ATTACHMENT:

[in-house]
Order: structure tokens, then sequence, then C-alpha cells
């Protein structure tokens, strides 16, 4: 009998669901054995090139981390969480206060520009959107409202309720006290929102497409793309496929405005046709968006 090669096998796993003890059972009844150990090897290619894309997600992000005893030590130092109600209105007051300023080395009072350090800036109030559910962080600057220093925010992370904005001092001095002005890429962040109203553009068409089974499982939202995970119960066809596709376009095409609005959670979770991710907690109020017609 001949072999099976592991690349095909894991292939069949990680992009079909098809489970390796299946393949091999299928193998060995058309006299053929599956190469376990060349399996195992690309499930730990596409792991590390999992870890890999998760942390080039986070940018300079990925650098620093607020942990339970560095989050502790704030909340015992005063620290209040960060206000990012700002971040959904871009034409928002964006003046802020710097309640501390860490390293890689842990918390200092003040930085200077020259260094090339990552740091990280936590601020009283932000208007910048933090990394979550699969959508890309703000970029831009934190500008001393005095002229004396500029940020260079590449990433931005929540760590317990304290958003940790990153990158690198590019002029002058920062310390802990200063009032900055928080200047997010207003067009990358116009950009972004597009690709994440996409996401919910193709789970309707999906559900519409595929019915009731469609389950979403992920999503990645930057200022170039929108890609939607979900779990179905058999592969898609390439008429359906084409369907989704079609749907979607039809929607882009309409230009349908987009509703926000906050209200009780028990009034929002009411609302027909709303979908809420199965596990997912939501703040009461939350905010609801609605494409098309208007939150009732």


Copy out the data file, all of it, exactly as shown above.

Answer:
[in-house]
Order: structure tokens, then sequence, then C-alpha cells
């Protein structure tokens, strides 16, 4: 009998669901054995090139981390969480206060520009959107409202309720006290929102497409793309496929405005046709968006 090669096998796993003890059972009844150990090897290619894309997600992000005893030590130092109600209105007051300023080395009072350090800036109030559910962080600057220093925010992370904005001092001095002005890429962040109203553009068409089974499982939202995970119960066809596709376009095409609005959670979770991710907690109020017609 001949072999099976592991690349095909894991292939069949990680992009079909098809489970390796299946393949091999299928193998060995058309006299053929599956190469376990060349399996195992690309499930730990596409792991590390999992870890890999998760942390080039986070940018300079990925650098620093607020942990339970560095989050502790704030909340015992005063620290209040960060206000990012700002971040959904871009034409928002964006003046802020710097309640501390860490390293890689842990918390200092003040930085200077020259260094090339990552740091990280936590601020009283932000208007910048933090990394979550699969959508890309703000970029831009934190500008001393005095002229004396500029940020260079590449990433931005929540760590317990304290958003940790990153990158690198590019002029002058920062310390802990200063009032900055928080200047997010207003067009990358116009950009972004597009690709994440996409996401919910193709789970309707999906559900519409595929019915009731469609389950979403992920999503990645930057200022170039929108890609939607979900779990179905058999592969898609390439008429359906084409369907989704079609749907979607039809929607882009309409230009349908987009509703926000906050209200009780028990009034929002009411609302027909709303979908809420199965596990997912939501703040009461939350905010609801609605494409098309208007939150009732």